Sunday, August 5, 2007

The Selling of Jane

by Marta Acosta

I was wandering around a bookstore yesterday when I saw yet another novel based on Jane Austen's books. Since the BBC's "Pride & Prejudice" a whole industry has been created to sell all things Jane. There are mystery novels featuring Jane as a crime solver, etiquette and dating guides based on Jane's writing, and "sequels" and "prequels" to her famous novels. There are updated versions and erotic versions of her stories. Now there are even books based on women obsessed by Jane's writing, such as Me and Mr. Darcy and Austenland.

My first exposure to Jane Austen was not auspicious. I was just 18 and didn't know a thing about her or her writing. When I ran into one of my English professors on the Quad, I grumbled about being assigned one of her novels in another course. He immediately dragged me to the main library and made me take out an neat little edition of Jane's Juvenalia. I read a few of her early stories and I realized, "Ah, she's so funny and silly. Why didn't anyone tell me?"

I went on to read all of her novels, some many times. My favorite is probably the mature Persuasion, although I have an inordinate fondness for Mansfield Park. The heroines of these two novels are not the prettiest girls in the room, nor are they the richest. They are ethical, intelligent and kind young women who have very little power over their lives and cannot control the foolishness around them. Anne Elliot and Fanny Price are always treated as outsiders, even within their own families; watching from outside is essential to Jane's narratives. As a kid from Richmond attending Stanford, I knew what it was to feel like an outsider, and I empathized with her characters.

The outsider's perspective was essential to Jane's humor. She saw the absurdity in life and, yes, in romance. I do not deny that many of the tributes to Jane are loving and well-researched. My novels pay homage to Jane and her comedies of manners. But a few of the books and many modern readers seem to focus inordinately on Jane's romantic love plots and the vision of Colin Firth in wet clothes. Now, I am as fond of Colin Firth in wet clothes as anyone, but Jane's observations on social class, morality, financial security, and kindness should not be ignored. Compassion is as important to her stories as romance.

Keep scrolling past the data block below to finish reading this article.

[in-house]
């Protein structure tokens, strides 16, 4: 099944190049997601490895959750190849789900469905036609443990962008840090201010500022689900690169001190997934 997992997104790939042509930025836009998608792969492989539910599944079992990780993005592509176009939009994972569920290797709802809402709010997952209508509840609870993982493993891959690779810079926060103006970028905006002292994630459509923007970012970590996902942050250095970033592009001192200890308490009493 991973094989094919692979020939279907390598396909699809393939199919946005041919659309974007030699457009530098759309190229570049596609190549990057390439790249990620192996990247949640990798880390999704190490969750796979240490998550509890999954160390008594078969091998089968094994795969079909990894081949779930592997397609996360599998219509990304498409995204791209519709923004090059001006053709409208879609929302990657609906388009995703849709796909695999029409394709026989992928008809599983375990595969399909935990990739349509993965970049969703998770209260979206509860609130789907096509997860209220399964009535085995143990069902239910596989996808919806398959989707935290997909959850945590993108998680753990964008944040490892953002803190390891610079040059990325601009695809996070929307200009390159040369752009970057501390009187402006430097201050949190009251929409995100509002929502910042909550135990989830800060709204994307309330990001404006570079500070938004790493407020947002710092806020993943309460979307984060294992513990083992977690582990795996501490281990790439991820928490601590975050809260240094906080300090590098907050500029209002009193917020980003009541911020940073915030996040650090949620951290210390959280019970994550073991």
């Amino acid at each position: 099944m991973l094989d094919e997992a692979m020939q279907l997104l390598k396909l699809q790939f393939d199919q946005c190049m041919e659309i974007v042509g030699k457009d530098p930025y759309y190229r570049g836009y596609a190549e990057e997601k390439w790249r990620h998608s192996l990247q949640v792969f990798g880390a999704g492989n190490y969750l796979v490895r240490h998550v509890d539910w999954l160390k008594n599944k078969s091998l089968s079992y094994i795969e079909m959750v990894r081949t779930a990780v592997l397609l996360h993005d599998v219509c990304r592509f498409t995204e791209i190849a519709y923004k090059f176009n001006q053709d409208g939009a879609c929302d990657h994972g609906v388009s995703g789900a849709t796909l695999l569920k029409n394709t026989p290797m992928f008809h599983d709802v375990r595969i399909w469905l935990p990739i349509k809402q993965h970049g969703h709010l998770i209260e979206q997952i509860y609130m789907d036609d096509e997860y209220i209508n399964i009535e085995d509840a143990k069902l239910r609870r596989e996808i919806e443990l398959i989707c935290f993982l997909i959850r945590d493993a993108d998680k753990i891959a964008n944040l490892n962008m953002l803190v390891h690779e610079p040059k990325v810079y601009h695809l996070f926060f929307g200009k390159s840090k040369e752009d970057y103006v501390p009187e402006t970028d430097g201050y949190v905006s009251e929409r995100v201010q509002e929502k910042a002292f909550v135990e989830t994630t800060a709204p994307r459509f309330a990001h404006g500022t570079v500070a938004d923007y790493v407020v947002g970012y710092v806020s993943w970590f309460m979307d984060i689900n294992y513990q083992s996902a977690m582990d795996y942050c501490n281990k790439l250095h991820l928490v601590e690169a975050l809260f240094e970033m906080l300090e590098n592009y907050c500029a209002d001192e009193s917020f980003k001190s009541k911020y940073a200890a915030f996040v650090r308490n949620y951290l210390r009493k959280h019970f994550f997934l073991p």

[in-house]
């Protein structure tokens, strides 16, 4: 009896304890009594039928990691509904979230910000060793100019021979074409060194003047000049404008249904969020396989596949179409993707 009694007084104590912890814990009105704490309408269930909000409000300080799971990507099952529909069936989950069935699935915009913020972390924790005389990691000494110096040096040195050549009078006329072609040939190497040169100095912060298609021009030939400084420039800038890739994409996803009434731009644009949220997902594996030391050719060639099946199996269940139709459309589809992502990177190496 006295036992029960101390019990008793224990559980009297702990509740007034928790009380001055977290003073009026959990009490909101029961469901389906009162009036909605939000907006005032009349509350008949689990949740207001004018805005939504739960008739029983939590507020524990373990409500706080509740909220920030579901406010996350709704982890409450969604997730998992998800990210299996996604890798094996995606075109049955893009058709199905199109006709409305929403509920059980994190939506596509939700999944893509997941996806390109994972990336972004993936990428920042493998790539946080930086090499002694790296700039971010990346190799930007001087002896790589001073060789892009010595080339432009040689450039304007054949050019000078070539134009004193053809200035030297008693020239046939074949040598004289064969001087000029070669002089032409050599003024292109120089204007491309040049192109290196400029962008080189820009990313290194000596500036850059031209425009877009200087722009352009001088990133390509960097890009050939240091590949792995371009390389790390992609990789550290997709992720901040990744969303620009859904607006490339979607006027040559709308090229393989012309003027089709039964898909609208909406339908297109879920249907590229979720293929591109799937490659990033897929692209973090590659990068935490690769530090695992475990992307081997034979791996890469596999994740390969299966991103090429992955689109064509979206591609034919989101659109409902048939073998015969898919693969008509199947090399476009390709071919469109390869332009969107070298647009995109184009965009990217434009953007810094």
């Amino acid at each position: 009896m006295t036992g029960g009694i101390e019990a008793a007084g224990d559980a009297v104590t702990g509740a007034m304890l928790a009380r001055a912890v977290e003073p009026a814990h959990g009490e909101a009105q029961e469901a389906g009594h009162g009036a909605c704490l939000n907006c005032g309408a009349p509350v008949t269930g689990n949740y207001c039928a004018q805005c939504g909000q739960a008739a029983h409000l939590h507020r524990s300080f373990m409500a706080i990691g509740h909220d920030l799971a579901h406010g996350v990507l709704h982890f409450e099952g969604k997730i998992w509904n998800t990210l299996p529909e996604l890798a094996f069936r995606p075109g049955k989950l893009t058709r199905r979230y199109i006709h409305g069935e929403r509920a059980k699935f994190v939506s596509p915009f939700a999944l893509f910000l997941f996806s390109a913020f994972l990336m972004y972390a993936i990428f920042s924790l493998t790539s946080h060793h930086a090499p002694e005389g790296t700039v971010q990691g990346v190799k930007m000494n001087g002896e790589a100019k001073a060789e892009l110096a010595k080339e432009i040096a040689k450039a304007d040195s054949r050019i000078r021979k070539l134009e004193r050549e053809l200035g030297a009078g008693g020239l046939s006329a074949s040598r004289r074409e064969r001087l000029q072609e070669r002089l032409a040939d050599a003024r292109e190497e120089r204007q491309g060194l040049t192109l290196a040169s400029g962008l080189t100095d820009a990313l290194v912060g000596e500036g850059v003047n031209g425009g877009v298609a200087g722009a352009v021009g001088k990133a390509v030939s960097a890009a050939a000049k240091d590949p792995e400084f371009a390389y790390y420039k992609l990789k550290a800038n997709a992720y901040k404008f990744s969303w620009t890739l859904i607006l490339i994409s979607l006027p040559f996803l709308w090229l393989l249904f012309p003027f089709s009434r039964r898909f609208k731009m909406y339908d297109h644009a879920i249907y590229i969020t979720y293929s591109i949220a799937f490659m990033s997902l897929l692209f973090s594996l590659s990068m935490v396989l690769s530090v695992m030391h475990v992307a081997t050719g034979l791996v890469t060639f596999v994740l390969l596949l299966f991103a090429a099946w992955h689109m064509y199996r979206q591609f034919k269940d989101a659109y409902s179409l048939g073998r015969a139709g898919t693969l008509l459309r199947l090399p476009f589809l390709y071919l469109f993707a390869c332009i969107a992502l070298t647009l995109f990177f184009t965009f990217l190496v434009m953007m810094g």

Most of the recent film treatments dumb down and glam up her stories. Healthy, gorgeous, modernized heroines run around barefoot and ride bareback. Noblewomen inexplicably barge into homes in the middle of the night. Secondary characters, essential to revealing the nature of her main characters, are often diminished or eliminated. The humor is largely missing.

Now a new movie is out about Jane. "Becoming Jane" stars the radiantly beautiful, talented Anne Hathaway as the pleasant-looking Jane. The script is fashioned after Jane's novels and the tag line for the movie is, "Their love story was her greatest inspiration." Yes, this for an author who was diligently writing at the age of 12. The filmmakers do not trust that the story of a plain Jane spinster who wrote beautiful, elegant, witty, and kind stories is enough to enthrall audiences. No, they have remade her in the conventions of a modern heroine.

A pity, since some of us believe she was amazing and wonderful just as she was.

I'll be reading at Book Passage-Corte Madera this Tuesday, August 7, 7:00 p.m. I am very easy to divert onto a discussion of why Jane Austen is still fabulous.

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